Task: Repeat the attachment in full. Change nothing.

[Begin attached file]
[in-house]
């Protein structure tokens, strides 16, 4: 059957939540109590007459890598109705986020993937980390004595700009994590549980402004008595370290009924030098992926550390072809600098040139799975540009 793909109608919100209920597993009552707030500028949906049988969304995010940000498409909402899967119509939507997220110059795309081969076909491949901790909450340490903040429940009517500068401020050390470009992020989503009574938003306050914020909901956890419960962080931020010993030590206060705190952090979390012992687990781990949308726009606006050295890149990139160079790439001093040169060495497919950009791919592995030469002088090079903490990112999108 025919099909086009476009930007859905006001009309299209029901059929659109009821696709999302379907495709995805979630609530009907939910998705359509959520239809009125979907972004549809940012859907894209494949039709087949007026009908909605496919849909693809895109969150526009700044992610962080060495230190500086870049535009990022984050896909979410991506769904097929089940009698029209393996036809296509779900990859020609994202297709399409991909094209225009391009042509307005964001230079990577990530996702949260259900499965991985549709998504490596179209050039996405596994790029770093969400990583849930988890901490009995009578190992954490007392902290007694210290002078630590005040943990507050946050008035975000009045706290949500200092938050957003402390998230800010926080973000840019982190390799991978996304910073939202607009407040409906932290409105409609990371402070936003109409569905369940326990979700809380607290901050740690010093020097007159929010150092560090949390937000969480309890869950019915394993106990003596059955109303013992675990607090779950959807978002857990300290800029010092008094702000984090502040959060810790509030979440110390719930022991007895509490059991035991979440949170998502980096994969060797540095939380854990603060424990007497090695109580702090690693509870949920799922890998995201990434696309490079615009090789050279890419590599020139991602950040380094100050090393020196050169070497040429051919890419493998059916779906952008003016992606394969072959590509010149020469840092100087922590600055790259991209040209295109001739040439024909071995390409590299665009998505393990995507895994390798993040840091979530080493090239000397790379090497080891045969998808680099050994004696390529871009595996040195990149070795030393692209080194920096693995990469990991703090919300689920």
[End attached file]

[in-house]
């Protein structure tokens, strides 16, 4: 059957939540109590007459890598109705986020993937980390004595700009994590549980402004008595370290009924030098992926550390072809600098040139799975540009 793909109608919100209920597993009552707030500028949906049988969304995010940000498409909402899967119509939507997220110059795309081969076909491949901790909450340490903040429940009517500068401020050390470009992020989503009574938003306050914020909901956890419960962080931020010993030590206060705190952090979390012992687990781990949308726009606006050295890149990139160079790439001093040169060495497919950009791919592995030469002088090079903490990112999108 025919099909086009476009930007859905006001009309299209029901059929659109009821696709999302379907495709995805979630609530009907939910998705359509959520239809009125979907972004549809940012859907894209494949039709087949007026009908909605496919849909693809895109969150526009700044992610962080060495230190500086870049535009990022984050896909979410991506769904097929089940009698029209393996036809296509779900990859020609994202297709399409991909094209225009391009042509307005964001230079990577990530996702949260259900499965991985549709998504490596179209050039996405596994790029770093969400990583849930988890901490009995009578190992954490007392902290007694210290002078630590005040943990507050946050008035975000009045706290949500200092938050957003402390998230800010926080973000840019982190390799991978996304910073939202607009407040409906932290409105409609990371402070936003109409569905369940326990979700809380607290901050740690010093020097007159929010150092560090949390937000969480309890869950019915394993106990003596059955109303013992675990607090779950959807978002857990300290800029010092008094702000984090502040959060810790509030979440110390719930022991007895509490059991035991979440949170998502980096994969060797540095939380854990603060424990007497090695109580702090690693509870949920799922890998995201990434696309490079615009090789050279890419590599020139991602950040380094100050090393020196050169070497040429051919890419493998059916779906952008003016992606394969072959590509010149020469840092100087922590600055790259991209040209295109001739040439024909071995390409590299665009998505393990995507895994390798993040840091979530080493090239000397790379090497080891045969998808680099050994004696390529871009595996040195990149070795030393692209080194920096693995990469990991703090919300689920």